$100.00 Reward. Runaway from the subscribed on the night of the 6th Nov. negro man,
frank. He is about 5ft. 9 inches in height, 37 years of age, weighing about 140, of dark
mulatto color, not fleshy, some of his teeth rotten in front, with a small scar on his forehead,
over one eye, caused by a kick from a horse when a child, and very polite in manner when
an end is to be gained. He is a carpenter.
The desription “very polite in manner when an end is to be gained” is an example of a characteristic that was reinforced through stereotyping. The dishonest or shifty slave is a stereotype holding fast to the coon stereotype. The “coon” appeared in television and films late into the seventies with shows like Sanford and Son.
Racial Stereotypes within Advertising
“Ever since advertising became instrumental in the selling of ideas, services, and products, blacks have been used to increase their recognizability.” There have been many corporations and advertising agencies that used African American racial stereotypes as a way to promote products, but “none more pervasive than that of servant and caretaker.” The need to get society to feel comfortable with African Americans representing products as characters on the packaging brought about the use of these racial stereotypes. White Americans would only accept the character if the person representing the product did not behave in a manner that was threatening to whites. The old plantation slave stereotypes did not make society feel threatened because it was the plantation slave that cared for the white family in domestic servitude. In the late 1800s when Aunt Jemima and other racial stereotyped representations first appeared, many whites would have grown up with a slave caretaker so there would have been comfort in those representations. Some examples of these racial stereotypes being presented through advertising and product packaging were Rastus, the Cream of Wheat chef; the Gold Dust Twins washing powder; Sambo; Mandy the maid; Uncle Ben’s Converted Rice; and, again, Aunt Jemima Pancake Mix. For this blog the focus will be on Aunt Jemima.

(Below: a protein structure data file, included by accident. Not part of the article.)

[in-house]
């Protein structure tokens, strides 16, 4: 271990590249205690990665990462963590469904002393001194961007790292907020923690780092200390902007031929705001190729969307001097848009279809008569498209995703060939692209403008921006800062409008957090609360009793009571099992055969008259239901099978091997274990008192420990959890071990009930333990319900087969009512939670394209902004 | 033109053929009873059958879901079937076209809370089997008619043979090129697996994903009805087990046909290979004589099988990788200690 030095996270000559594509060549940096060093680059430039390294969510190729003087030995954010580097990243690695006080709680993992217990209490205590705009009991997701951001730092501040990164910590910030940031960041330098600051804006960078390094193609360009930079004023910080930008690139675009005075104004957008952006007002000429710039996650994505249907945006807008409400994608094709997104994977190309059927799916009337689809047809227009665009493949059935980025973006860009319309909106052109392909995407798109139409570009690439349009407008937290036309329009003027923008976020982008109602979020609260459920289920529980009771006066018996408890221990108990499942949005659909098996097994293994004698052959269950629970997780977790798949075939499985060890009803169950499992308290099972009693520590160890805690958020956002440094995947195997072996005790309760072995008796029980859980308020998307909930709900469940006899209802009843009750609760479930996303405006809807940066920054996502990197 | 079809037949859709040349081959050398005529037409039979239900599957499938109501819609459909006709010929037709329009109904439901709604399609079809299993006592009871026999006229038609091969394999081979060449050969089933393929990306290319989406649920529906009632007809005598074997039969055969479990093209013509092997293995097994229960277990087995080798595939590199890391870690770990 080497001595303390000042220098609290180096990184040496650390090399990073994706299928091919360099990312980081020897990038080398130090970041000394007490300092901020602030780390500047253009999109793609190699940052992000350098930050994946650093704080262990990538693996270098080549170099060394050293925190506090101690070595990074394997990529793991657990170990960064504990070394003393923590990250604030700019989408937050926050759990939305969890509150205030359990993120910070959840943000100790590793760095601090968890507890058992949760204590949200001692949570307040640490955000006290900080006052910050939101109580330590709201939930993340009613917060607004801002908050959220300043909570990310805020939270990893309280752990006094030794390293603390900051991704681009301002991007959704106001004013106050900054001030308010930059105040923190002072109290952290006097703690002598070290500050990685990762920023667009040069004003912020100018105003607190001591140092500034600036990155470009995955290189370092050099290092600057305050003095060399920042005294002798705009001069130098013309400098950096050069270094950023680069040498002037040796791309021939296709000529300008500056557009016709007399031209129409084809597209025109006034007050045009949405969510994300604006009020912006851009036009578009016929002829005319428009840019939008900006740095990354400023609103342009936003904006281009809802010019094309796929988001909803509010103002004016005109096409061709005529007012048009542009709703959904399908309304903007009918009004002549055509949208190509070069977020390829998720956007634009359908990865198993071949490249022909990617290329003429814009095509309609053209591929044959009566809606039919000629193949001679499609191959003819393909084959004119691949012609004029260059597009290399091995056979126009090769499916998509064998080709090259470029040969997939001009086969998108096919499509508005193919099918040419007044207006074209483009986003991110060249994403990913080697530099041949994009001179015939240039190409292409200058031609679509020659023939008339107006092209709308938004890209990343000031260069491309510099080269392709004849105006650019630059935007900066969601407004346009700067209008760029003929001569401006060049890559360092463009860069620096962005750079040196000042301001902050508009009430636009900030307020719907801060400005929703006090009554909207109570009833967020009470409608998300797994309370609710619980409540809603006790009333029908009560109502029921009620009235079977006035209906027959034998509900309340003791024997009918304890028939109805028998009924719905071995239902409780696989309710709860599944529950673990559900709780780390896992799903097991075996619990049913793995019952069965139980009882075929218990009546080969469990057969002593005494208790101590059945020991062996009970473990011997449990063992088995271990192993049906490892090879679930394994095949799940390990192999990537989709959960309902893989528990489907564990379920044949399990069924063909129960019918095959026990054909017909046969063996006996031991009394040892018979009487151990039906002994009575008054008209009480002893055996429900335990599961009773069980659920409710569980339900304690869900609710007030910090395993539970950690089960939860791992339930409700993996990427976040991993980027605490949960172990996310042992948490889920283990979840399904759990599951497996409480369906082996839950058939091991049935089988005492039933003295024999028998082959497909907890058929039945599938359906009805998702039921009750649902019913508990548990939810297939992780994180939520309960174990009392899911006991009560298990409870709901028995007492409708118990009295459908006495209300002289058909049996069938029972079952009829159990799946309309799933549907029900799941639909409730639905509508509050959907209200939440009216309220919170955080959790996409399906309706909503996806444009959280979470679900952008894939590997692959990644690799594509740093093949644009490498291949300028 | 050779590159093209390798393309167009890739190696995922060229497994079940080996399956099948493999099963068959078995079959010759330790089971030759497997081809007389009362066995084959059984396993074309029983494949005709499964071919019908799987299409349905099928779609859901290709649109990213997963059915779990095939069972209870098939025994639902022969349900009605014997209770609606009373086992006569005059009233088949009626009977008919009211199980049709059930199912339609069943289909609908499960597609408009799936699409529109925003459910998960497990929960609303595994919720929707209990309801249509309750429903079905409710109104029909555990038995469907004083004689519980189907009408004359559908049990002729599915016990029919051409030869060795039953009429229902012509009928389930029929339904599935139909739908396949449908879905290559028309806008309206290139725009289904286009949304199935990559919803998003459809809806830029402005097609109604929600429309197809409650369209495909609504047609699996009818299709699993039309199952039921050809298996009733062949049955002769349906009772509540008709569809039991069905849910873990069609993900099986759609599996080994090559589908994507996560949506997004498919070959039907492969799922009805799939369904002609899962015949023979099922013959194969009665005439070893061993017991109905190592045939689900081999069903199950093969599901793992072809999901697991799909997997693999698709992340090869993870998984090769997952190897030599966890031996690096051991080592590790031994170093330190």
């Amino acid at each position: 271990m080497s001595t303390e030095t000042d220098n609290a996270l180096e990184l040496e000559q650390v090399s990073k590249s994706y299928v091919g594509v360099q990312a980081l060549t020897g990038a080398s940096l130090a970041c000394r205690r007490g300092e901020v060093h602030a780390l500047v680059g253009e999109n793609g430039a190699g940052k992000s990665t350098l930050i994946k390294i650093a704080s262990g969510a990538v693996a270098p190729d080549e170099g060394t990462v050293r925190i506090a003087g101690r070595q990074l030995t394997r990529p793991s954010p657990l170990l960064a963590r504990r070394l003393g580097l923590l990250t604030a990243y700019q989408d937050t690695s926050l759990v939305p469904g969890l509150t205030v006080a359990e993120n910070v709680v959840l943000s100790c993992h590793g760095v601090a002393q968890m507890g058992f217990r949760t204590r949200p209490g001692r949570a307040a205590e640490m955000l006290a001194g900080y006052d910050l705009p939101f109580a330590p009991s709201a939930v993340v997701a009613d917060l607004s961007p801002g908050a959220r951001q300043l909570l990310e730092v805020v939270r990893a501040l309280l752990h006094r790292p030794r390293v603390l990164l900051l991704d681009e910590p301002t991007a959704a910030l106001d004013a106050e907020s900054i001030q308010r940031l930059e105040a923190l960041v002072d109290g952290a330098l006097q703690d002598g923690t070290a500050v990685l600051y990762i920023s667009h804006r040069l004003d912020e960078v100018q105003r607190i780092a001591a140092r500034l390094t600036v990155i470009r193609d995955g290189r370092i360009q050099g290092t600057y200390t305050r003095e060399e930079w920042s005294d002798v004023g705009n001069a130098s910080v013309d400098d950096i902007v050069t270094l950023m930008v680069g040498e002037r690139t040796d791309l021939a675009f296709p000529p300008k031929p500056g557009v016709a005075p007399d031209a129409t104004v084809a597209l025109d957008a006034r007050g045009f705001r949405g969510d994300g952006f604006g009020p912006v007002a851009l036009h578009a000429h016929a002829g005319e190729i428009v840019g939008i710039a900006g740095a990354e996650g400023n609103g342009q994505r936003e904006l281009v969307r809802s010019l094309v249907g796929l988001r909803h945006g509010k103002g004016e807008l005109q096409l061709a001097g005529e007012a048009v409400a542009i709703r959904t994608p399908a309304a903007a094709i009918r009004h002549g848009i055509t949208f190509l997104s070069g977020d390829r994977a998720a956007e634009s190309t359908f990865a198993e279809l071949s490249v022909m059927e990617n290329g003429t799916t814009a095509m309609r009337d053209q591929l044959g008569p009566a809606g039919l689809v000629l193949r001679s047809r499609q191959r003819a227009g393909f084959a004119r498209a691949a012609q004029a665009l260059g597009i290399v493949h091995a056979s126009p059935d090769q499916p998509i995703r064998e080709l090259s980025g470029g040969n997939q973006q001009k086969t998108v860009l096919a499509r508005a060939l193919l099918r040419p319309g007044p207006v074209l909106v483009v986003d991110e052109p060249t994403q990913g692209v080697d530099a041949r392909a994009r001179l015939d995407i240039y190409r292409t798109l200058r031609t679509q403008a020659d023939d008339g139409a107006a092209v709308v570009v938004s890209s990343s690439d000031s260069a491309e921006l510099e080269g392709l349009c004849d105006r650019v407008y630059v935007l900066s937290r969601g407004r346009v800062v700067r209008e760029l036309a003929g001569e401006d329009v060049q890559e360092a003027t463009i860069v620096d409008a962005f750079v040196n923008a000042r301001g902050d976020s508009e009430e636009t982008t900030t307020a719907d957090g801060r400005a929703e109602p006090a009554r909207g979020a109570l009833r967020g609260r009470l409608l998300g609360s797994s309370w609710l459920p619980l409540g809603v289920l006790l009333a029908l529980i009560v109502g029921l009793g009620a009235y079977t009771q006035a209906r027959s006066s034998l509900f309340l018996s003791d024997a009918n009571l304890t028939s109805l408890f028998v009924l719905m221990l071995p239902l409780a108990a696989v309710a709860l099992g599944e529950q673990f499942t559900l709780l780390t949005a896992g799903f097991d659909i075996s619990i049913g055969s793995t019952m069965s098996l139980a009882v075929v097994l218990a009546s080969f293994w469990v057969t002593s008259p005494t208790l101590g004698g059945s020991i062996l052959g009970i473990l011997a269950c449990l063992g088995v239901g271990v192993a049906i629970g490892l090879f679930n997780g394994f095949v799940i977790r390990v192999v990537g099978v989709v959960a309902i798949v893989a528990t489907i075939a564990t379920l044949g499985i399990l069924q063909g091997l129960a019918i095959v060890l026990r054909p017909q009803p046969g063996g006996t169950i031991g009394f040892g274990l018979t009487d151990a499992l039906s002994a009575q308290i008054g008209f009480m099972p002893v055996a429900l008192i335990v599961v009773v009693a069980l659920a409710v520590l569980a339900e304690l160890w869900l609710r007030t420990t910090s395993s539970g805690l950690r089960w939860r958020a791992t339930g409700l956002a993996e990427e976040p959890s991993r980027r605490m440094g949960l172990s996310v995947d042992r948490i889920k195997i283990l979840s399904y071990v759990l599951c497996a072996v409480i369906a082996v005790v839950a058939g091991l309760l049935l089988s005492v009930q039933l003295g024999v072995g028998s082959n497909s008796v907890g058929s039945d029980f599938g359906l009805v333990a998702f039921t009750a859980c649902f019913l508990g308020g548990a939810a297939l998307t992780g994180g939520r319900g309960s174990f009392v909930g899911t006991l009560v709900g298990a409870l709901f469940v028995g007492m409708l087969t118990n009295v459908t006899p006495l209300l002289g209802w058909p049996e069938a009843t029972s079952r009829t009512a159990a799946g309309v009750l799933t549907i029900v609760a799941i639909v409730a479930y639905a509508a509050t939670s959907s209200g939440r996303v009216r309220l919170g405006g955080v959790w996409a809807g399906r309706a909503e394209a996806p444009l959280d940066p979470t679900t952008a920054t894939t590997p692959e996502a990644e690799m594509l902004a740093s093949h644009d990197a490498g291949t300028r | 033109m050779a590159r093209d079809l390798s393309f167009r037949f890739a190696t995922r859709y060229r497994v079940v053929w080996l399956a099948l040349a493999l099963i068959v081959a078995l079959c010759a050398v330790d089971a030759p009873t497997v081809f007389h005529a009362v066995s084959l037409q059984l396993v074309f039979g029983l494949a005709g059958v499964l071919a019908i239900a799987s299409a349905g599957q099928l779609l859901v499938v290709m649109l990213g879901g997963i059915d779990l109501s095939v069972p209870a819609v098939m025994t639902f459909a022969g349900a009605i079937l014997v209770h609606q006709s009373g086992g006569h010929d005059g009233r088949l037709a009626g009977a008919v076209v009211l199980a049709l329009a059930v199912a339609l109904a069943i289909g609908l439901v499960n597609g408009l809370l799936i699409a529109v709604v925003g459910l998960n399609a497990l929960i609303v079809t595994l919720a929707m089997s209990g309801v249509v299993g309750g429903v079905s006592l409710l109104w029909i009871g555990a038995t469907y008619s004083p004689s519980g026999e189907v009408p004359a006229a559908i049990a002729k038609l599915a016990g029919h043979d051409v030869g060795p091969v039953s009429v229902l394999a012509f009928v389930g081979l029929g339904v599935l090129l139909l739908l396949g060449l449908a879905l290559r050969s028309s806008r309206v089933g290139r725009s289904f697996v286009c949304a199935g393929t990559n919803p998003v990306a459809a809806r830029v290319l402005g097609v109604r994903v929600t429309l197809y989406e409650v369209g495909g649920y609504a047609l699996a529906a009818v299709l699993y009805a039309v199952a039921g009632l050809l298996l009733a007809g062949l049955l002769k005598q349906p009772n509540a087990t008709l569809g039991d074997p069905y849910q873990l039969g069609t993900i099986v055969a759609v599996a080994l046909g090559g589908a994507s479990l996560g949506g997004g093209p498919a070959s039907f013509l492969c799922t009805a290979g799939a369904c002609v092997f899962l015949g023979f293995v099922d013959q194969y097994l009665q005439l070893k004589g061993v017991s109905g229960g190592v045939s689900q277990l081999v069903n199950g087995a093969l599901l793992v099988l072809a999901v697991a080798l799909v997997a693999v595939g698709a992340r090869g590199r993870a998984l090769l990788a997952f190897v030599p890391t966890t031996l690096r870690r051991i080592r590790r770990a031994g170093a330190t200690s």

The character of Aunt Jemima began in the late nineteenth century as a character on the minstrel stage; a character played by Billy Kersands, in black face, which was common for the period. He was well known for singing “Old Aunt Jemima” in his minstrel show. It was this minstrel character that would become the face on the first package of Pancake mix. The company, the Pearl Milling Company, which was founded in 1888 by Chris L. Rutt and Charles G. Underwood, determined they wanted to find a real life woman who could play the role of Aunt Jemima serving up pancakes. In 1893, the founders decided to show their product at the World’s Fair. The name of the new product, the founders decided, would come from that old minstrel show. Aunt Jemima was supposed to represent an ex-slave from the plantation in slavery days. In essence she was to represent the mammy figure — the racial stereotype. From slavery through the Jim Crow era, the mammy image served the political, social, and economic interests of mainstream white America. During slavery, the mammy caricature was posited as proof that blacks — in this case, black women — were contented, even happy, as slaves. Her wide grin, hearty laugher, and loyal servitude were offered as evidence of the supposed humanity of the institution of slavery.
Since the character Aunt Jemima became the face of the pancake mix that bears the same name, controversy has surrounded the representation of African Americans in product recognition. The J. Walter Thompson Advertising Agency was responsible for the campaign that set the pancake product on its original journey. R.T. Davis is credited with coming up with the promotional strategy that led to the trademark that is Aunt Jemima Pancake Flour. By using box-top premiums, the ability to get a small toy for a box top and usually a small amount of money for postage, the pancake flour soared to number one as a popular pancake mix. It would remain number one for more than one hundred years. Different premiums were offered on a regular basis throughout the first part of the 1960s. These premiums spread the stereotype that the mammy, Aunt Jemima, was happy to serve every white family that bought her pancake flour. Children sent away for rag dolls in the likeness of Aunt Jemima—a manipulation that would force parent to buy the pancake mix their children desired. The image became inseparable with the product, but “during the civil rights movement the product line was discontinued because” African Americans felt that the images were “derogatory and degrading.” It was believed that the product was reinforcing the racial stereotypes that persisted which became front and center during Reconstruction.